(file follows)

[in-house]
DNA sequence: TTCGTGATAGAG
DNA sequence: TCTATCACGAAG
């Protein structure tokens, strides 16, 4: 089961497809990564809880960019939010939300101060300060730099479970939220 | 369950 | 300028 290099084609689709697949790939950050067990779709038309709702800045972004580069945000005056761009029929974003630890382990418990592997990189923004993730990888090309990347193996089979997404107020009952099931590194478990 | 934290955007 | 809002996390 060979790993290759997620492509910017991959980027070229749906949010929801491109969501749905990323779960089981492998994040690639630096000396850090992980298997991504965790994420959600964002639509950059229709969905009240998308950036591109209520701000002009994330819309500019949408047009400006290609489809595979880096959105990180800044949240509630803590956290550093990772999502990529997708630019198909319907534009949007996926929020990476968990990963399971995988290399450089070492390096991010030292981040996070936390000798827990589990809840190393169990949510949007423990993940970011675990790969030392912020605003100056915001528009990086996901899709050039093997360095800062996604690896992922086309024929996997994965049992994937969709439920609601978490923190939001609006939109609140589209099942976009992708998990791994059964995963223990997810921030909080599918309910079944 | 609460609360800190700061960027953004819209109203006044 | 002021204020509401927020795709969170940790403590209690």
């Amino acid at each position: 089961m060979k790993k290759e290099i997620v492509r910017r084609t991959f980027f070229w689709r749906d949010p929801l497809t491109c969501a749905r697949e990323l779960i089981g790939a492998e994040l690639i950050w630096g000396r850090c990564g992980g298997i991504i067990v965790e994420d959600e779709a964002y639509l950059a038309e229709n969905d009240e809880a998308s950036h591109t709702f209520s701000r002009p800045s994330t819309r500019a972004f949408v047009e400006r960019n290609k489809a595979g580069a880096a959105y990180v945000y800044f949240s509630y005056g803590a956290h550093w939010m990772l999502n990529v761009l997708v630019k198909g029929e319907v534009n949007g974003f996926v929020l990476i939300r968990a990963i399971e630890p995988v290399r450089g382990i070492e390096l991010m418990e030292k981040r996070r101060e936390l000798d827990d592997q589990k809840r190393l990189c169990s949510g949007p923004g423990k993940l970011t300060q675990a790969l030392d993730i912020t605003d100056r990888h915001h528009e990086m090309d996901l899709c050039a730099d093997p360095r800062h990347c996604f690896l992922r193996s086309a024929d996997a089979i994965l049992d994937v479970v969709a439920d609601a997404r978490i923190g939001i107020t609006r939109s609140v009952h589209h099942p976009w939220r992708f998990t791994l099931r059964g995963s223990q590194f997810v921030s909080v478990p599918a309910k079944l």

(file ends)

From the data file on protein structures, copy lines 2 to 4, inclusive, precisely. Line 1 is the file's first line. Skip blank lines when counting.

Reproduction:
DNA sequence: TTCGTGATAGAG
DNA sequence: TCTATCACGAAG
């Protein structure tokens, strides 16, 4: 089961497809990564809880960019939010939300101060300060730099479970939220 | 369950 | 300028 290099084609689709697949790939950050067990779709038309709702800045972004580069945000005056761009029929974003630890382990418990592997990189923004993730990888090309990347193996089979997404107020009952099931590194478990 | 934290955007 | 809002996390 060979790993290759997620492509910017991959980027070229749906949010929801491109969501749905990323779960089981492998994040690639630096000396850090992980298997991504965790994420959600964002639509950059229709969905009240998308950036591109209520701000002009994330819309500019949408047009400006290609489809595979880096959105990180800044949240509630803590956290550093990772999502990529997708630019198909319907534009949007996926929020990476968990990963399971995988290399450089070492390096991010030292981040996070936390000798827990589990809840190393169990949510949007423990993940970011675990790969030392912020605003100056915001528009990086996901899709050039093997360095800062996604690896992922086309024929996997994965049992994937969709439920609601978490923190939001609006939109609140589209099942976009992708998990791994059964995963223990997810921030909080599918309910079944 | 609460609360800190700061960027953004819209109203006044 | 002021204020509401927020795709969170940790403590209690």